How do you find your passion

When people say, “I have always wanted to be a doctor,” did they always know that is what they wanted to do? Is it their passion? Is it convenient? Or did they have some passion surrounding them to push them towards that path?

For example, I believe deep down, I always knew what I was passionate about, but it needed to be developed and discovered through trial and error.

I majored in marketing in college and have had three marketing jobs in the last three years. What made me even choose marketing? Part of me thought it was because of the connection to psychology? Ironically, every job I have had made me like marketing less and less. Through all those jobs, I reflected on how I have always been an empathetic person who loves to help others, listen to their struggles and stories and provide a helping hand. Whether this was helping family, friends, or even strangers, I enjoyed the feeling when I was doing this. I would consider this my passion; this is something that fills my mind with happiness and makes me feel whole. I also love learning about the brain, thinking patterns and hearing stories of people who overcame trauma, mental challenges, etc. I hope that my passion for caring for and helping others, learning about the brain, the mind, and mental health techniques will lead me to a career where I can be fulfilled and passionate about.

With that being said, I am in my Master’s program to become a Mental Health Counselor. I did not know I wanted to do this, but it was established through my career paths, interests, and passions.

One last thought: throughout school, most people go towards the subjects they are good at and have good grades in. People say that if you are good at math, why don’t you look at accounting majors or schools? If you’re good at science, why don’t you look into engineering or physics programs?

I wish schools did a better job at looking at more than just grades. You never see teachers say, “You are killing it in Orchestra” Are you interested in doing something in the future with music. You are great at art, why don’t you consider going to art school. It is because these subjects seem unrealistic from a carrier standpoint. They are taken as electives….” Easy A’s” So when you do good in them, people expect that.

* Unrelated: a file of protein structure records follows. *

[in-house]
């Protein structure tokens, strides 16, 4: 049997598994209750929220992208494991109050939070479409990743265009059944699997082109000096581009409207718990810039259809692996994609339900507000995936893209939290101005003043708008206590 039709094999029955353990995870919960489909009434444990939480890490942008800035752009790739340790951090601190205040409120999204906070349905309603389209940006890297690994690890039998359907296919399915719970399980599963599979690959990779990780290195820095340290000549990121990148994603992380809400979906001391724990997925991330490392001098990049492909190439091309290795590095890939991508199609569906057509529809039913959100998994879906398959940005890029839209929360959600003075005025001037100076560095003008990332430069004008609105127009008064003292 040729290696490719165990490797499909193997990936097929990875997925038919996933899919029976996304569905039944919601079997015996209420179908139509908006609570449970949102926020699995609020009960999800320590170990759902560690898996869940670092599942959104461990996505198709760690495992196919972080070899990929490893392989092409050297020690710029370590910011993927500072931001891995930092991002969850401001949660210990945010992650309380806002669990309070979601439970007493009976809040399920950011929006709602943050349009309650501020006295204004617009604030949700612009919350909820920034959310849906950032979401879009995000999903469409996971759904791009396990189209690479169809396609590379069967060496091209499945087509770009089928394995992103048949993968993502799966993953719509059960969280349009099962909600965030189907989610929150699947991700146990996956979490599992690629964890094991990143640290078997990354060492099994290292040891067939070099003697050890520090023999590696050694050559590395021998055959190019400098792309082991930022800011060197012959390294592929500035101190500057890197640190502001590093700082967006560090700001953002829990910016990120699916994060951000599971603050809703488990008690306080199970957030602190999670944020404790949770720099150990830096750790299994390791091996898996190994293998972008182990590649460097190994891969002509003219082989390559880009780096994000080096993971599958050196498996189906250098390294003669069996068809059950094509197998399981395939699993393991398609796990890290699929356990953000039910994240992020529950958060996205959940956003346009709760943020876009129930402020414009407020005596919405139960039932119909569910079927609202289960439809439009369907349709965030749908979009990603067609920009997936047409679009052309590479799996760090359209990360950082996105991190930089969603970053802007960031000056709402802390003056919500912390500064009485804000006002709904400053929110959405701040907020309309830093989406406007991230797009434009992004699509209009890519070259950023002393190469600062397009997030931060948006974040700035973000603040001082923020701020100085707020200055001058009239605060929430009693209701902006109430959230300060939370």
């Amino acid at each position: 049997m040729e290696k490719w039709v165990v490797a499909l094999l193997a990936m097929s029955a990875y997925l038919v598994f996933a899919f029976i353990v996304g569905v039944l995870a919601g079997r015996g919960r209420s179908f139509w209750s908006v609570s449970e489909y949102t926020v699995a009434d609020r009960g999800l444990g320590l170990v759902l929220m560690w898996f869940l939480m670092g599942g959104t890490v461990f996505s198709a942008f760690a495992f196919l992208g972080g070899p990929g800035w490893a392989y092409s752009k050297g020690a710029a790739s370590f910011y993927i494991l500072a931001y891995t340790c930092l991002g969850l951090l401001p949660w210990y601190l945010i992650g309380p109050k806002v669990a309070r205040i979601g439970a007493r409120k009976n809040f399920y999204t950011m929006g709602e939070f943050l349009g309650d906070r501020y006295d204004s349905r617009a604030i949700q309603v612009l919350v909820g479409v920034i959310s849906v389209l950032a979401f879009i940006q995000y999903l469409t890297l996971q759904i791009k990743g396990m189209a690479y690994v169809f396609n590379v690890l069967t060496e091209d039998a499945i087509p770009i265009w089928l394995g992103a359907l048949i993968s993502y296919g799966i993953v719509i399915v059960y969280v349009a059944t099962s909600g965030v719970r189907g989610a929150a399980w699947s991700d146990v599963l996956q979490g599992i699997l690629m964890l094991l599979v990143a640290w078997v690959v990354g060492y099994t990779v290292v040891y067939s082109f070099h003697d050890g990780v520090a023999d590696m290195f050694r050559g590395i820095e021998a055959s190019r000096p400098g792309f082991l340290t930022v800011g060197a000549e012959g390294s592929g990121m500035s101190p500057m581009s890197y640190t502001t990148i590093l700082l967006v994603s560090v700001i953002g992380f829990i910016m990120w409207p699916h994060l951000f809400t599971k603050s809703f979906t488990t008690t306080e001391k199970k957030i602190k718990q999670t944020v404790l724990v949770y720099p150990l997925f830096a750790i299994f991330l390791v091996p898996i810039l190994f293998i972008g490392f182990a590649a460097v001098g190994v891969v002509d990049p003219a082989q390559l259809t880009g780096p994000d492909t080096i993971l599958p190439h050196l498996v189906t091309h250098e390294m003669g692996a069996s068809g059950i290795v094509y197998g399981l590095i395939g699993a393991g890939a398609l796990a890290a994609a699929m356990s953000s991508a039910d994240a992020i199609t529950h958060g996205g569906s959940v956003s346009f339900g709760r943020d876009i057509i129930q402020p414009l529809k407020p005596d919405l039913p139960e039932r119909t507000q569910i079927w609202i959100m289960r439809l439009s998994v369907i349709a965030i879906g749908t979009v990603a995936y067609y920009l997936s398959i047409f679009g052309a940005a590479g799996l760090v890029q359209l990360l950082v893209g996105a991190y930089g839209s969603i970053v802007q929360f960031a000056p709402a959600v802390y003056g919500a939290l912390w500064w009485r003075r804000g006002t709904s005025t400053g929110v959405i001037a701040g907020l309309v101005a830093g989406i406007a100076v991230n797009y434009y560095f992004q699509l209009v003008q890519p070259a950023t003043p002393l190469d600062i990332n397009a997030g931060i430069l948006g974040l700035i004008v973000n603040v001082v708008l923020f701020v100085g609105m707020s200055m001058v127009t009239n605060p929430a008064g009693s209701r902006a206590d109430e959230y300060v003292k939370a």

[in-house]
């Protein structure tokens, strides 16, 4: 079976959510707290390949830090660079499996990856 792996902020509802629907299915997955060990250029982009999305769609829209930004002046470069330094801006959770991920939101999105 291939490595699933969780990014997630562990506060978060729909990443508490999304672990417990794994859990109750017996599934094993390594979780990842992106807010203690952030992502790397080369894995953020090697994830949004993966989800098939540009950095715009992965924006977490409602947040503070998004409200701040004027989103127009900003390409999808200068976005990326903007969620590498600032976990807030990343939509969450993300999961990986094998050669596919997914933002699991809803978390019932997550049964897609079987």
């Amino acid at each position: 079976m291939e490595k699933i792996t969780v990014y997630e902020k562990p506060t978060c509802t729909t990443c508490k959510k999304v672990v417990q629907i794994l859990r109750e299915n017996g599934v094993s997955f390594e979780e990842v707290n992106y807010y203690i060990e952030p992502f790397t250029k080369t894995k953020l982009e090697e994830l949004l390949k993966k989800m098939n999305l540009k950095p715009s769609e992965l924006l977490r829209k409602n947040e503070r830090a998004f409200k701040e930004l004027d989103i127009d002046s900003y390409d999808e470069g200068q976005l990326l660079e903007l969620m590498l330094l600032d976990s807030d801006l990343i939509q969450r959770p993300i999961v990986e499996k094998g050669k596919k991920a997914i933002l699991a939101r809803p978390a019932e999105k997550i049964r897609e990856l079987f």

This led me to a couple of questions that I would love to hear from the community.

Is passion innate, or do you need to develop that passion over time?

How do we push people to follow their passions more? Does it start with parenting? Teachers?

4 thoughts on “How do you find your passion

Add yours

  1. I think passion gets unlocked when we discover a talent or an interest at just the right moment. I do believe parents and teachers should guide someone when they have discovered their passion, but I think the individual has to actually make the discovery. Having a variety of potential paths available to lead to discovery of the passion is also important. I enjoyed this post, thank you for sharing.❤️

    Liked by 2 people

  2. For some, it’s obvious. But for many, you realise it over time – especially if you don’t have hectic financial pressures that dictate your employment circumstances. When you have breathing space – both financially and in terms of responsibilities – it’s easier to find your passion, whether that is a conscious effort or not.

    I loved writing early in my school years, but that fell away. I ended up in IT, but then transitioned to the writing side if it and am now in IT communications and marketing. But along the way, my passion for writing resurfaced, and my poetry and reflective writing was reborn. And it’s been a parallel to my actual career for over 15 years.

    I’ve self published twice (one my own book and another a collection of various others), and am doing freelance work editing and helping others to publish, and can realistically see myself moving into publishing at some stage if that route emerges realistically.

    But I’m fortunate in that I’ve rarely been under tremendous financial pressure to just do what sustains my family and I. Many others are not as fortunate.

    Liked by 1 person

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